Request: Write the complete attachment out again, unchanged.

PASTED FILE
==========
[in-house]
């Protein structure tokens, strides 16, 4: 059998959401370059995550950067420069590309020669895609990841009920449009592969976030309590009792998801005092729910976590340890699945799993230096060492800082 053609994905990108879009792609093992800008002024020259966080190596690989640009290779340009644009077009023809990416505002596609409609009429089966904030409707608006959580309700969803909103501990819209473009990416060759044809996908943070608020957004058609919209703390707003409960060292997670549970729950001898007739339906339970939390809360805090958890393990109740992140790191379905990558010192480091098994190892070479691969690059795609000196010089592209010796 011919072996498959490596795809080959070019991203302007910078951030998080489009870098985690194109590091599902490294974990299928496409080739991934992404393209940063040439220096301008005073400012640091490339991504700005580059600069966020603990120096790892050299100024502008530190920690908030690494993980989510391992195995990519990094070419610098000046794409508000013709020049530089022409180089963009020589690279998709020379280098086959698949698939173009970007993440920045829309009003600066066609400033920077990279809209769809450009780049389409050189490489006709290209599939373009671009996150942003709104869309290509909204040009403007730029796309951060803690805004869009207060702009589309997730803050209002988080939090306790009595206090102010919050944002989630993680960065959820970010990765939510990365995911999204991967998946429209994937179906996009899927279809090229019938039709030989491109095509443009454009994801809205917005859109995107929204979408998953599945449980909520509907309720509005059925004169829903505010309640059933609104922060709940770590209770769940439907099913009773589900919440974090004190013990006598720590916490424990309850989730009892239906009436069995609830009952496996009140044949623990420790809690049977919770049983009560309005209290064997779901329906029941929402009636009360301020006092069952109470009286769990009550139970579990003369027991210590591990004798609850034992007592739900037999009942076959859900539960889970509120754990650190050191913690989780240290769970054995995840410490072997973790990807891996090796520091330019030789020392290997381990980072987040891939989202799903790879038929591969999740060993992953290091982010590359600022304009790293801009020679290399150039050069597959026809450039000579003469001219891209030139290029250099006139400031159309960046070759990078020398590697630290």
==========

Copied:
[in-house]
């Protein structure tokens, strides 16, 4: 059998959401370059995550950067420069590309020669895609990841009920449009592969976030309590009792998801005092729910976590340890699945799993230096060492800082 053609994905990108879009792609093992800008002024020259966080190596690989640009290779340009644009077009023809990416505002596609409609009429089966904030409707608006959580309700969803909103501990819209473009990416060759044809996908943070608020957004058609919209703390707003409960060292997670549970729950001898007739339906339970939390809360805090958890393990109740992140790191379905990558010192480091098994190892070479691969690059795609000196010089592209010796 011919072996498959490596795809080959070019991203302007910078951030998080489009870098985690194109590091599902490294974990299928496409080739991934992404393209940063040439220096301008005073400012640091490339991504700005580059600069966020603990120096790892050299100024502008530190920690908030690494993980989510391992195995990519990094070419610098000046794409508000013709020049530089022409180089963009020589690279998709020379280098086959698949698939173009970007993440920045829309009003600066066609400033920077990279809209769809450009780049389409050189490489006709290209599939373009671009996150942003709104869309290509909204040009403007730029796309951060803690805004869009207060702009589309997730803050209002988080939090306790009595206090102010919050944002989630993680960065959820970010990765939510990365995911999204991967998946429209994937179906996009899927279809090229019938039709030989491109095509443009454009994801809205917005859109995107929204979408998953599945449980909520509907309720509005059925004169829903505010309640059933609104922060709940770590209770769940439907099913009773589900919440974090004190013990006598720590916490424990309850989730009892239906009436069995609830009952496996009140044949623990420790809690049977919770049983009560309005209290064997779901329906029941929402009636009360301020006092069952109470009286769990009550139970579990003369027991210590591990004798609850034992007592739900037999009942076959859900539960889970509120754990650190050191913690989780240290769970054995995840410490072997973790990807891996090796520091330019030789020392290997381990980072987040891939989202799903790879038929591969999740060993992953290091982010590359600022304009790293801009020679290399150039050069597959026809450039000579003469001219891209030139290029250099006139400031159309960046070759990078020398590697630290």